“The SFB takes you out of your research bubble”

Autor*in: Julia Bömer

After working in New Zealand, Scotland, England and the USA, Dr Timothy Candy joined Bielefeld University as a postdoctoral fellow three years ago. The analysis research in the Collaborative Research Centre (SFB) in mathematics attracted him to East Westphalia. Now he is going to move to the University of Otago in New Zealand for his first permanent appointment as a lecturer in mathematics. Before the move to his next academic stop, we take the opportunity to ask him three questions.

What brought you to Bielefeld University?

I had met Sebastian Herr, Bielefeld professor at the Faculty of Mathematics, and become acquainted with his work before at several international conferences. And I knew about the international focus of mathematics in Bielefeld. When a postdoctoral position was offered in a subproject of the then Collaborative Research Centre (SFB) 701, I saw it as a great opportunity and applied. I’m now working in the follow-on SFB 1283. During this time I have been able to focus my research and further develop it within the two Collaborative Research Centres.

So the Collaborative Research Centres played a major role for you?

Yes – because an SFB enables regular personal exchange with researchers from all over the world. Just recently, we were able to invite a visiting scholar from Japan to our SFB subproject on nonlinear wave equations. We benefited tremendously from being able to advance our joint research topic face-to-face. It was a very productive month. The international conferences organised by the SFB are also very important: there you quickly get an idea of the subjects other researchers are working on and you don’t isolate yourself in your own bubble. One of the highlights for me was coorganising a conference this year; I was able to make a lot of important contacts and present my work to other researchers. In a world where there are a lot of research findings it is very important to be visible with one’s own work.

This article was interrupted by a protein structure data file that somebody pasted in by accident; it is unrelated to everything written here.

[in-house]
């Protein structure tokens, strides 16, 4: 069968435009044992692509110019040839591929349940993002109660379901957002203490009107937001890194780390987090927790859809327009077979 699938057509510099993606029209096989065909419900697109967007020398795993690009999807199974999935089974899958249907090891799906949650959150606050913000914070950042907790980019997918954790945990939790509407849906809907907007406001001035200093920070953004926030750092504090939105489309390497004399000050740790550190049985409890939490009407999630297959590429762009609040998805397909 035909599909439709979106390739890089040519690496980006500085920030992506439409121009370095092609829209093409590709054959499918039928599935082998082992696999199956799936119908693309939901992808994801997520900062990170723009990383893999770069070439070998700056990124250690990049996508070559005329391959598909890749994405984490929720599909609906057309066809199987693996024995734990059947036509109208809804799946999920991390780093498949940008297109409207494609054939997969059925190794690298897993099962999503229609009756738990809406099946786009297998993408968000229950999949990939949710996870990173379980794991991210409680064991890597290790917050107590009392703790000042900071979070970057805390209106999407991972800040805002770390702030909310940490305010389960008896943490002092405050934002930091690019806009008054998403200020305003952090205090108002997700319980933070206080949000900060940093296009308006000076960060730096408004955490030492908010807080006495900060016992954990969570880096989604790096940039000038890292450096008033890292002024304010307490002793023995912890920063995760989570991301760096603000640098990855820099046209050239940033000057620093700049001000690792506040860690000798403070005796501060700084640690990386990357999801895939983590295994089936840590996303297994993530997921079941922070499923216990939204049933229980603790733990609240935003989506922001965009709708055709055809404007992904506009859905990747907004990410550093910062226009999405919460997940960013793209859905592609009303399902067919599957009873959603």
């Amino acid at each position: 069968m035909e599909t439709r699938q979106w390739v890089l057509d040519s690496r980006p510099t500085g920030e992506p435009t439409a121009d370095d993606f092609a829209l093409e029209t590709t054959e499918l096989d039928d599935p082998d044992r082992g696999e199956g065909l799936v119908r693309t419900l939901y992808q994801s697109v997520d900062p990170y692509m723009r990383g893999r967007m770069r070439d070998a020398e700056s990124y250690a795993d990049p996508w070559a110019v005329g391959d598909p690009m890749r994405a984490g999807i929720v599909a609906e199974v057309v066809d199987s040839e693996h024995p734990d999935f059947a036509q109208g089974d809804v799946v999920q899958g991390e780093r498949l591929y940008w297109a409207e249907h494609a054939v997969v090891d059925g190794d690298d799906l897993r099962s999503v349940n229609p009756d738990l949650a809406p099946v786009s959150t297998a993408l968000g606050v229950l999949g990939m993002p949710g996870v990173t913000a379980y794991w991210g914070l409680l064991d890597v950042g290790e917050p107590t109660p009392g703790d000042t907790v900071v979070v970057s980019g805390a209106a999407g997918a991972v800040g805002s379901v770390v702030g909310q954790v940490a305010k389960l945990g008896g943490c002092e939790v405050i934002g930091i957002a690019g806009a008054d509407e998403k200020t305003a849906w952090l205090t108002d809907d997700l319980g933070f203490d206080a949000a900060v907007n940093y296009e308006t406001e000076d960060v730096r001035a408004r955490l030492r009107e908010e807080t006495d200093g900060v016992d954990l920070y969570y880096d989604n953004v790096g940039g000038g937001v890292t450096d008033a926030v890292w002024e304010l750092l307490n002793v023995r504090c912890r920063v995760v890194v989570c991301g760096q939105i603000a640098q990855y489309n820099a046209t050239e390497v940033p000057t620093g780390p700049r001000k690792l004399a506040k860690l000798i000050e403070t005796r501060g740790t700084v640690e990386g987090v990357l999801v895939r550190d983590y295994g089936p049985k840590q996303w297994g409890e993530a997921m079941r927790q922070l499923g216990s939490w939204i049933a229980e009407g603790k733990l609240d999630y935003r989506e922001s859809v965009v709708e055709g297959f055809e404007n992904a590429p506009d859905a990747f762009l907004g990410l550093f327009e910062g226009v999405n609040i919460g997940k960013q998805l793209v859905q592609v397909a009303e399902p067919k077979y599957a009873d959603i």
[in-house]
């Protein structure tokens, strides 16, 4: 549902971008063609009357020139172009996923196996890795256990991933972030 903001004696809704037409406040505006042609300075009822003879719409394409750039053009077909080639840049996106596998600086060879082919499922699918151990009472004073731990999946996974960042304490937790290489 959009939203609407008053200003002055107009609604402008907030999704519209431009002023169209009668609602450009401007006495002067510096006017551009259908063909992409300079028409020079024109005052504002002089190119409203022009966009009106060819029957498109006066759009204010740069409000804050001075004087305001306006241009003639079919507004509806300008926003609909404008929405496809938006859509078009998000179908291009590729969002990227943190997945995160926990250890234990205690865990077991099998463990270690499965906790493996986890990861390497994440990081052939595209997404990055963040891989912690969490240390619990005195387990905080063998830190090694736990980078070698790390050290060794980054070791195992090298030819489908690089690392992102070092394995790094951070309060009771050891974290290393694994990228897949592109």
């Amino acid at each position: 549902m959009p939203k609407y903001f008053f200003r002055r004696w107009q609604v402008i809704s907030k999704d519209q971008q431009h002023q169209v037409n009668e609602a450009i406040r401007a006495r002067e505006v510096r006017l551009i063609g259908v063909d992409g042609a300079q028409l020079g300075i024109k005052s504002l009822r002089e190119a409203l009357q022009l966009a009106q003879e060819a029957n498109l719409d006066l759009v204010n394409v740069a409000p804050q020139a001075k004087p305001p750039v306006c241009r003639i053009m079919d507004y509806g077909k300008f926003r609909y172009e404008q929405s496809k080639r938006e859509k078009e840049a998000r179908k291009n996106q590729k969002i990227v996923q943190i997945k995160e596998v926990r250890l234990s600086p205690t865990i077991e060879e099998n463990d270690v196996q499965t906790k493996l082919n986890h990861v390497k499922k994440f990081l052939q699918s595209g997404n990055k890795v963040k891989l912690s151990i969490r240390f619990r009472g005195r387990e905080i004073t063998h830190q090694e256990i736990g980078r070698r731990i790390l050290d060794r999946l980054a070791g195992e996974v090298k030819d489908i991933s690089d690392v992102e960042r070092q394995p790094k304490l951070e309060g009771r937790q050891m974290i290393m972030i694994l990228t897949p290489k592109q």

Your next stop is New Zealand, your home. What will you take with you from your time in Bielefeld?

I have built up a large network and lots of collaborations at Bielefeld University. These contacts will also help me in my future academic career. Something I will certainly miss is the group dynamics of the Bielefeld Analysis Group. Sometimes, as a researcher, it’s possible to hit a wall when you are working on an academic problem. In Bielefeld it has always been great to be able to discuss mathematics with colleagues over a daily lunch in the canteen or over a cup of coffee and then make a breakthrough.

After studying at the University of Canterbury (New Zealand), Timothy Candy received his doctorate from the University of Edinburgh (United Kingdom). After a research fellowship at Imperial College London (United Kingdom) and a year at Johns Hopkins University (USA), he joined Bielefeld University in 2015 as a postdoctoral fellow. Here he conducted research on mathematical aspects of nonlinear wave equations in the Collaborative Research Centres (SFBs) 701 and 1283. In February 2019, he will be moving to the University of Otago (New Zealand).